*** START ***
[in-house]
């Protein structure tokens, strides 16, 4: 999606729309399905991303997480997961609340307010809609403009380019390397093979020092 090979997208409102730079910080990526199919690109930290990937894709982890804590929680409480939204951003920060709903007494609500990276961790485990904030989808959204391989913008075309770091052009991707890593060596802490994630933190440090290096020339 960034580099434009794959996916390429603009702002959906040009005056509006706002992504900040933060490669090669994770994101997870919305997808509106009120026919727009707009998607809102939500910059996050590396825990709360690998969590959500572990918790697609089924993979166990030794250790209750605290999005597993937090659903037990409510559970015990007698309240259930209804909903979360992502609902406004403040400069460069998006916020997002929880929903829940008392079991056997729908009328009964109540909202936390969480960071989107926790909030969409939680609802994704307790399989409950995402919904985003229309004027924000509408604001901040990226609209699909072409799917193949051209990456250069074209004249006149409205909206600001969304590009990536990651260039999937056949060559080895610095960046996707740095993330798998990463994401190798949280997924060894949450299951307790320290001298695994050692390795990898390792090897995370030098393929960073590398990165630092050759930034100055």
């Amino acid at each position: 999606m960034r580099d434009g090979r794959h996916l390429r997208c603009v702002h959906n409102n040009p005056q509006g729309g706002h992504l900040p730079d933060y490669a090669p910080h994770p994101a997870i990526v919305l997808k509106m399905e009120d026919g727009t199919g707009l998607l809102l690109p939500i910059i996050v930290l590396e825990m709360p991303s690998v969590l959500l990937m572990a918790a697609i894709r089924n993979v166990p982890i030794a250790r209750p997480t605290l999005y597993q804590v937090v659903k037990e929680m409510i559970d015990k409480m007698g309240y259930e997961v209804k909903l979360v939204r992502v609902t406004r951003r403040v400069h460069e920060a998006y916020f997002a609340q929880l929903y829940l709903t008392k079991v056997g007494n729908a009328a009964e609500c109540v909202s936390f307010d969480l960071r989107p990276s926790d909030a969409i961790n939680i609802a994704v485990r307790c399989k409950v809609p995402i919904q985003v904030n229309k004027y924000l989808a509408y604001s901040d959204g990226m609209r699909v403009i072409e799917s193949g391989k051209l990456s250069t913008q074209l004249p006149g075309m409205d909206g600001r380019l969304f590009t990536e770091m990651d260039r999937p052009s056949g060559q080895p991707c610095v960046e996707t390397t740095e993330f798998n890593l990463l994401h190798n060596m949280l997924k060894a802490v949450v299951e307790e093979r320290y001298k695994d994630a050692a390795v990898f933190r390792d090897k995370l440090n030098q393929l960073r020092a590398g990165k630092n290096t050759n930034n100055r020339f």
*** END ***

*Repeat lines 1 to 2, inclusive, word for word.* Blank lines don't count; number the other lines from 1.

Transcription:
[in-house]
């Protein structure tokens, strides 16, 4: 999606729309399905991303997480997961609340307010809609403009380019390397093979020092 090979997208409102730079910080990526199919690109930290990937894709982890804590929680409480939204951003920060709903007494609500990276961790485990904030989808959204391989913008075309770091052009991707890593060596802490994630933190440090290096020339 960034580099434009794959996916390429603009702002959906040009005056509006706002992504900040933060490669090669994770994101997870919305997808509106009120026919727009707009998607809102939500910059996050590396825990709360690998969590959500572990918790697609089924993979166990030794250790209750605290999005597993937090659903037990409510559970015990007698309240259930209804909903979360992502609902406004403040400069460069998006916020997002929880929903829940008392079991056997729908009328009964109540909202936390969480960071989107926790909030969409939680609802994704307790399989409950995402919904985003229309004027924000509408604001901040990226609209699909072409799917193949051209990456250069074209004249006149409205909206600001969304590009990536990651260039999937056949060559080895610095960046996707740095993330798998990463994401190798949280997924060894949450299951307790320290001298695994050692390795990898390792090897995370030098393929960073590398990165630092050759930034100055």